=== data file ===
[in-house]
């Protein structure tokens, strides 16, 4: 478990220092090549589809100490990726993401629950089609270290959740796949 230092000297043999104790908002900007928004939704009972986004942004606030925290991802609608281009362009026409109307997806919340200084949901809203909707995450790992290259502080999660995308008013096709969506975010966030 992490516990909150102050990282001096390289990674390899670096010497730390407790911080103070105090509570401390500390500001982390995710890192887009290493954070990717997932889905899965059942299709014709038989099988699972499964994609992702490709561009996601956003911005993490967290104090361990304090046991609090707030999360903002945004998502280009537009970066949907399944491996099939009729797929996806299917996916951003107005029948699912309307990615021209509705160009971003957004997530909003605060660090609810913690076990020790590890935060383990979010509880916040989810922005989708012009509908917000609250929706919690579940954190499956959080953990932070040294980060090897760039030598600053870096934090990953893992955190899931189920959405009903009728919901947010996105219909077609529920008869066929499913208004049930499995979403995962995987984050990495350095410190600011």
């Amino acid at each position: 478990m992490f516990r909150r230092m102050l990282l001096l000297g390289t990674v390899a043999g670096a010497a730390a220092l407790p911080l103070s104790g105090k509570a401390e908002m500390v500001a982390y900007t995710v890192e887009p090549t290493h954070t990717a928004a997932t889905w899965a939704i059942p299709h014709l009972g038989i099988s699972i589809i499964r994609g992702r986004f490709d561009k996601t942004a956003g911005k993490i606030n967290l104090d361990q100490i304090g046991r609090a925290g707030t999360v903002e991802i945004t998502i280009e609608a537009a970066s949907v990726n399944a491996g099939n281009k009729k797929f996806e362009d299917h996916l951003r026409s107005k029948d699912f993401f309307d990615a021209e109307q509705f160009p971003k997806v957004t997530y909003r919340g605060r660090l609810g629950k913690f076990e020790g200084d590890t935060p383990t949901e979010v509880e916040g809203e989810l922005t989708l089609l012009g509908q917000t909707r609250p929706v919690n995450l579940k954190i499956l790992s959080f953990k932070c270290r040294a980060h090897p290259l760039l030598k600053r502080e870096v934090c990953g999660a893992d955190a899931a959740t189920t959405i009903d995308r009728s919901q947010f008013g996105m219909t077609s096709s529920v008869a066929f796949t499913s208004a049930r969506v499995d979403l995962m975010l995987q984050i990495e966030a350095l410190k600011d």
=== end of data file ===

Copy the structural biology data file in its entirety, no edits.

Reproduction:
[in-house]
């Protein structure tokens, strides 16, 4: 478990220092090549589809100490990726993401629950089609270290959740796949 230092000297043999104790908002900007928004939704009972986004942004606030925290991802609608281009362009026409109307997806919340200084949901809203909707995450790992290259502080999660995308008013096709969506975010966030 992490516990909150102050990282001096390289990674390899670096010497730390407790911080103070105090509570401390500390500001982390995710890192887009290493954070990717997932889905899965059942299709014709038989099988699972499964994609992702490709561009996601956003911005993490967290104090361990304090046991609090707030999360903002945004998502280009537009970066949907399944491996099939009729797929996806299917996916951003107005029948699912309307990615021209509705160009971003957004997530909003605060660090609810913690076990020790590890935060383990979010509880916040989810922005989708012009509908917000609250929706919690579940954190499956959080953990932070040294980060090897760039030598600053870096934090990953893992955190899931189920959405009903009728919901947010996105219909077609529920008869066929499913208004049930499995979403995962995987984050990495350095410190600011």
């Amino acid at each position: 478990m992490f516990r909150r230092m102050l990282l001096l000297g390289t990674v390899a043999g670096a010497a730390a220092l407790p911080l103070s104790g105090k509570a401390e908002m500390v500001a982390y900007t995710v890192e887009p090549t290493h954070t990717a928004a997932t889905w899965a939704i059942p299709h014709l009972g038989i099988s699972i589809i499964r994609g992702r986004f490709d561009k996601t942004a956003g911005k993490i606030n967290l104090d361990q100490i304090g046991r609090a925290g707030t999360v903002e991802i945004t998502i280009e609608a537009a970066s949907v990726n399944a491996g099939n281009k009729k797929f996806e362009d299917h996916l951003r026409s107005k029948d699912f993401f309307d990615a021209e109307q509705f160009p971003k997806v957004t997530y909003r919340g605060r660090l609810g629950k913690f076990e020790g200084d590890t935060p383990t949901e979010v509880e916040g809203e989810l922005t989708l089609l012009g509908q917000t909707r609250p929706v919690n995450l579940k954190i499956l790992s959080f953990k932070c270290r040294a980060h090897p290259l760039l030598k600053r502080e870096v934090c990953g999660a893992d955190a899931a959740t189920t959405i009903d995308r009728s919901q947010f008013g996105m219909t077609s096709s529920v008869a066929f796949t499913s208004a049930r969506v499995d979403l995962m975010l995987q984050i990495e966030a350095l410190k600011d």